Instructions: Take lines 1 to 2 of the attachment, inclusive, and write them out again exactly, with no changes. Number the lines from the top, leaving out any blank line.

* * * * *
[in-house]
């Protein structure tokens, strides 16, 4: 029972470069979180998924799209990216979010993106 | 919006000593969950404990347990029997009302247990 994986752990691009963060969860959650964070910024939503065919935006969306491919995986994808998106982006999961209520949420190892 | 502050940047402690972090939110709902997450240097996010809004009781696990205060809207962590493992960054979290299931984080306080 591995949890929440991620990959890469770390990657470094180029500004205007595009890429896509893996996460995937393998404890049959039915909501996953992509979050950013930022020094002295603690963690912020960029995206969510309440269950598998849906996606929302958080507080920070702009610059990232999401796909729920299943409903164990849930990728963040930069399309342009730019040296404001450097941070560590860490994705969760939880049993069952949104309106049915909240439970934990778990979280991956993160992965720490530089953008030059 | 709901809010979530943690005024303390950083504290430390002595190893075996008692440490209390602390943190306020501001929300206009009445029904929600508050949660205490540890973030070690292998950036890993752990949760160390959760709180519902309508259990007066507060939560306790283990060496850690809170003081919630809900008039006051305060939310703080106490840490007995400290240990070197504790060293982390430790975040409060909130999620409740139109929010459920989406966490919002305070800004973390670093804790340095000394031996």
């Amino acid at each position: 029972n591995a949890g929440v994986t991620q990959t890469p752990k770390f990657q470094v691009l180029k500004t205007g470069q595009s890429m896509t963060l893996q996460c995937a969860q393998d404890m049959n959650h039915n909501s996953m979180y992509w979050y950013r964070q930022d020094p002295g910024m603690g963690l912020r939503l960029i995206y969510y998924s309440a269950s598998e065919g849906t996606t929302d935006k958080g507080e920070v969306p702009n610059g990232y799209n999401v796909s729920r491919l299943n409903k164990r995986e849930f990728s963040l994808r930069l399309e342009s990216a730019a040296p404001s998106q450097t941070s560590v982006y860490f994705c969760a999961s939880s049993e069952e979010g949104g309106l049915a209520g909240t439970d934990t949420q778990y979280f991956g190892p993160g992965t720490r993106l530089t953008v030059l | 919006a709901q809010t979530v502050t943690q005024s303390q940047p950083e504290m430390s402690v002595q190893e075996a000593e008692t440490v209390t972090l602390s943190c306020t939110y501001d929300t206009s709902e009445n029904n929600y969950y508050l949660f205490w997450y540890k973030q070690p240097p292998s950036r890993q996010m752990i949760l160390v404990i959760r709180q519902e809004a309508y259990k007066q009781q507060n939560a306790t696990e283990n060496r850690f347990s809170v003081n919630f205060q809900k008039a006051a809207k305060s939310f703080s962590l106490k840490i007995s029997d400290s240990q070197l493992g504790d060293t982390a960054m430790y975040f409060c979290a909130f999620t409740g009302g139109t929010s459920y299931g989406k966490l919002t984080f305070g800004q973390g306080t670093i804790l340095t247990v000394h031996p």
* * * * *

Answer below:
[in-house]
């Protein structure tokens, strides 16, 4: 029972470069979180998924799209990216979010993106 | 919006000593969950404990347990029997009302247990 994986752990691009963060969860959650964070910024939503065919935006969306491919995986994808998106982006999961209520949420190892 | 502050940047402690972090939110709902997450240097996010809004009781696990205060809207962590493992960054979290299931984080306080 591995949890929440991620990959890469770390990657470094180029500004205007595009890429896509893996996460995937393998404890049959039915909501996953992509979050950013930022020094002295603690963690912020960029995206969510309440269950598998849906996606929302958080507080920070702009610059990232999401796909729920299943409903164990849930990728963040930069399309342009730019040296404001450097941070560590860490994705969760939880049993069952949104309106049915909240439970934990778990979280991956993160992965720490530089953008030059 | 709901809010979530943690005024303390950083504290430390002595190893075996008692440490209390602390943190306020501001929300206009009445029904929600508050949660205490540890973030070690292998950036890993752990949760160390959760709180519902309508259990007066507060939560306790283990060496850690809170003081919630809900008039006051305060939310703080106490840490007995400290240990070197504790060293982390430790975040409060909130999620409740139109929010459920989406966490919002305070800004973390670093804790340095000394031996």